The treatment method of choice, now some three years ago, was the da Vinci method which uses “minimally invasive surgery.” It requires five tiny incisions through which the surgeon operates, via remotely controlled robotic arms with tiny 8-millimeter instruments. Smaller incisions mean less trauma to the body and faster recovery. Dr. Su used the machine with expert precision and all the hype was borne by fact with my recovery and minimal side effects.

What is amazing is not just that form of treatment, but that you – YES YOU – can watch a surgery being performed live – in the privacy of your home on your own computer screen. Frankly that is amazing!

Dr. Li-Ming Su is featured to the right. My thanks to this skilled surgeon.

Now back to the wonder of technology. For anyone who has been diagnosed with Prostate Cancer and is considering treatment options…here is a unique opportunity – assuming you have the stomach for it. 🙂


Surgeons at St. Mary’s Hospital will perform a live minimally invasive robot-assisted prostatectomy surgery for treating prostate cancer using a da Vinci(R) Surgical System on The da Vinci(R) is the most innovative surgical option available to treat prostate cancer.

Using the da Vinci(R) Surgical System, this prostate-removal procedure brings even more credibility to the term “minimally invasive surgery.” It requires five tiny incisions through which the surgeon operates, via remotely controlled robotic arms with tiny 8-millimeter instruments. Smaller incisions mean less trauma to the body and faster recovery. Use of the da Vinci system has also been shown to yield shorter hospital stays, less pain and superior clinical outcomes.
The prostatectomy will be performed by Dr. Brooke Johnson, Dean Health System urologist, and physician assistant Megan Kushner. Dr. Adam Tierney, Dean Health System urologist, will provide commentary. The webcast will be hosted by Steve Van Dinter, Regional Director of Media Relations & Public Affairs for SSM Health Care of Wisconsin.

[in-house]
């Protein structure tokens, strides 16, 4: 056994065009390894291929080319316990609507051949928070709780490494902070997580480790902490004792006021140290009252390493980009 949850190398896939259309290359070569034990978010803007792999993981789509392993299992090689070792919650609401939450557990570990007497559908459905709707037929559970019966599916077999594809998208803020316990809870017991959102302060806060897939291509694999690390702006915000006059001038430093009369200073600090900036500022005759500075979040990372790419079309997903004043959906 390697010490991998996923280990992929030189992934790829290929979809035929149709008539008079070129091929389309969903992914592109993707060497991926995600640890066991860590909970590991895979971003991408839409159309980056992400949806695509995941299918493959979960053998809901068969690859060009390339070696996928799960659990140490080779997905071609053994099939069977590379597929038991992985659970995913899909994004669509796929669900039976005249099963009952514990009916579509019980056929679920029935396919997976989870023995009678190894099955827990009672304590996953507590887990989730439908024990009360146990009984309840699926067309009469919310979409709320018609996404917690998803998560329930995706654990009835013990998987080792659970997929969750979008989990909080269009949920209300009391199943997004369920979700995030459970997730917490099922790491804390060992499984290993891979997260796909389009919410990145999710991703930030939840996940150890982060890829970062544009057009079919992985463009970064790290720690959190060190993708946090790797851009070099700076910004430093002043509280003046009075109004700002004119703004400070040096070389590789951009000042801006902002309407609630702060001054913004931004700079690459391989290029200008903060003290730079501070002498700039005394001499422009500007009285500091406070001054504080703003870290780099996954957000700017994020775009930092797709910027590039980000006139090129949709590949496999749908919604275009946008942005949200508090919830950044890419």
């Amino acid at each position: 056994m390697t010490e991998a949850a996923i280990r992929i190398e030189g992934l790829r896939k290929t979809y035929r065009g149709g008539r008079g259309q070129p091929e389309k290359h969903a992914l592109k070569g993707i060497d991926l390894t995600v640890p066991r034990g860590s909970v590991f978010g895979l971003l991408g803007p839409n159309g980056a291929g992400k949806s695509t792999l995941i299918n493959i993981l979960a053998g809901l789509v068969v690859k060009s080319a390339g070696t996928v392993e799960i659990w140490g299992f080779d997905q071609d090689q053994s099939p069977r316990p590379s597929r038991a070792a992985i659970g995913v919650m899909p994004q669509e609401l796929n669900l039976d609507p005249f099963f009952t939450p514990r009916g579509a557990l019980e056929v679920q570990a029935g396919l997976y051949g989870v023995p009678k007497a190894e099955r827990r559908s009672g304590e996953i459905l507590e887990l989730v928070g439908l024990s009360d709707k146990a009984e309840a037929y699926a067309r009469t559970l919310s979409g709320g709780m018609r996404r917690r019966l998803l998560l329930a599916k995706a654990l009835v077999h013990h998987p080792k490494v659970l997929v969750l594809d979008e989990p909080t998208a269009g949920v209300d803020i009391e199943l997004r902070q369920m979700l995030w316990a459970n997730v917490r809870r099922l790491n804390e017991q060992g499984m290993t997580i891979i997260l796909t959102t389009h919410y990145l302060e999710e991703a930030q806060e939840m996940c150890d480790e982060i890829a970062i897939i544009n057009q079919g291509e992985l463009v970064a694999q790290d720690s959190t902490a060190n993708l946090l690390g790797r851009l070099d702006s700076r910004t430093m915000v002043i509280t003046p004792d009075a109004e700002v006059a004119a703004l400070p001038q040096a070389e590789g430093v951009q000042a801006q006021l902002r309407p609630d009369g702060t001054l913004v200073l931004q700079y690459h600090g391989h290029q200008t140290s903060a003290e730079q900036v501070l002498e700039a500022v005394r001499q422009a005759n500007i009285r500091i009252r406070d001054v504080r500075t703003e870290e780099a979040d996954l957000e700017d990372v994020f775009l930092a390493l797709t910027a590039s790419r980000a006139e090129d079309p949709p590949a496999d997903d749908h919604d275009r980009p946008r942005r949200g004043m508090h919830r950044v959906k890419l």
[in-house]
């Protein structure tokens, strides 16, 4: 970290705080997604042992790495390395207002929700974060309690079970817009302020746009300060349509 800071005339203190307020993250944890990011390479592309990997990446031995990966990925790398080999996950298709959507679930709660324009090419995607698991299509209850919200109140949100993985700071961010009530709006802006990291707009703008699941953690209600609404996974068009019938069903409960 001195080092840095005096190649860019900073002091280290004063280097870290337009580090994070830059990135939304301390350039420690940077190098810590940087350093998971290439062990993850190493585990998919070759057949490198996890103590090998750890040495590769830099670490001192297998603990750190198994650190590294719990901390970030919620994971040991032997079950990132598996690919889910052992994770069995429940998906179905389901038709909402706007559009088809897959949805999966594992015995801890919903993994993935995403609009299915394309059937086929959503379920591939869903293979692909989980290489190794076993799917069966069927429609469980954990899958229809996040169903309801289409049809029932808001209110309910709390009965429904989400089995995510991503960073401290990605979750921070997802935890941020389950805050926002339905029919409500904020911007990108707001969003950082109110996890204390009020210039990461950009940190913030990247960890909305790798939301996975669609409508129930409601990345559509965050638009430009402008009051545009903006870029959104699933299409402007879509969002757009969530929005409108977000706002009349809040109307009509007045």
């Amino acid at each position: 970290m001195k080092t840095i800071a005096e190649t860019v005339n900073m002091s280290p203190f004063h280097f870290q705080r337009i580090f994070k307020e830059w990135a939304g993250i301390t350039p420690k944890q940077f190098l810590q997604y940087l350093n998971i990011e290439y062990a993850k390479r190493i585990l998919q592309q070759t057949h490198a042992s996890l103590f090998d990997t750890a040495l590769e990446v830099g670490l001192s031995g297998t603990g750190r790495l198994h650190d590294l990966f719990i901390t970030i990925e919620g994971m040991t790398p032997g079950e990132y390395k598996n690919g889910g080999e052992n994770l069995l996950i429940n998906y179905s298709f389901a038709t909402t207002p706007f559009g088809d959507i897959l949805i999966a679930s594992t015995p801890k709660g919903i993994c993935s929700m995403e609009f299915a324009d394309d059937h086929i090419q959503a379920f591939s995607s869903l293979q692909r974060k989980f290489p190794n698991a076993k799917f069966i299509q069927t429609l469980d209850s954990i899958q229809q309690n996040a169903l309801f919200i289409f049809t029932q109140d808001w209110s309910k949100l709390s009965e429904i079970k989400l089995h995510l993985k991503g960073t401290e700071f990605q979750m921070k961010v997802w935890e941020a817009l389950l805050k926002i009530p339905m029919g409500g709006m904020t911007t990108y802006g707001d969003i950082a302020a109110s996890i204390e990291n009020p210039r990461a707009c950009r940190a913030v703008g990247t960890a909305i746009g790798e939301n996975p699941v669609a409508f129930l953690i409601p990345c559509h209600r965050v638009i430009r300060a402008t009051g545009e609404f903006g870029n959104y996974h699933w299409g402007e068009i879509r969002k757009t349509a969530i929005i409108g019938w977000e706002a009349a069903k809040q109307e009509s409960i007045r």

Here is the web link you need to visit.

This program will air on November 20th at 5:00 p.m. Central time.
For any who watch…I would appreciate any comments.

Prostate Cancer and African-American Men – Let’s Open A Can of Worms!

November 4, 2008

Today I had a wonderful opportunity to visit with my best friend. In order to frame this blog entry, let me state that I am Caucasian and he is African-American. That is irrelevant except in the context of a question that I posed to him.

Reality is – African-American men have a higher probability of developing Prostate Cancer than do Caucasian men. (As a point of reference – Asian men have the lowest rate of Prostate Cancer). Since it is medically proven that African-American males are predisposed to Prostate Cancer the question was:

Why are African-American men less inclined to have routine and early checks for Prostate Cancer – such as a DRE (Digital Rectal Exam) or PSA test?

I have asked that question of two African-American men – one who had Prostate Cancer (and like myself was a survivor) and, today, my best friend.

I was surprised by their answers – which were vastly different. I am going to provide both answers without attributing authorship to either. istock_000000426727small

I suspect that once read, I may receive a ton of responses and that, frankly, is the purpose. My point here is not in any way to be racist, but rather to expose an issue and create dialogue. If we can raise awareness – especially in the African-American community – then lives will be saved and the outcome will be worth the controversy.

RESPONSE ONE: “Well, Chuck, you must put this in historical perspective. Black men were brought to this country as slaves within the past 300 years. They (black men) were treated with less respect than the land owners farm animals. Therefore, unlike their white brothers, they (Black men) were illiterate and did not receive proper medical care. They were never taught the importance of medically taking care of themselves. Therefore, my generation (both men who commented were Baby Boomers like me) has come to know the importance of having regular check ups. My father’s generation did not. Hence, when they found out it was important, it was too late. Black men are behind overall in medical care and communication of the importance of preventative maintenance and testing.”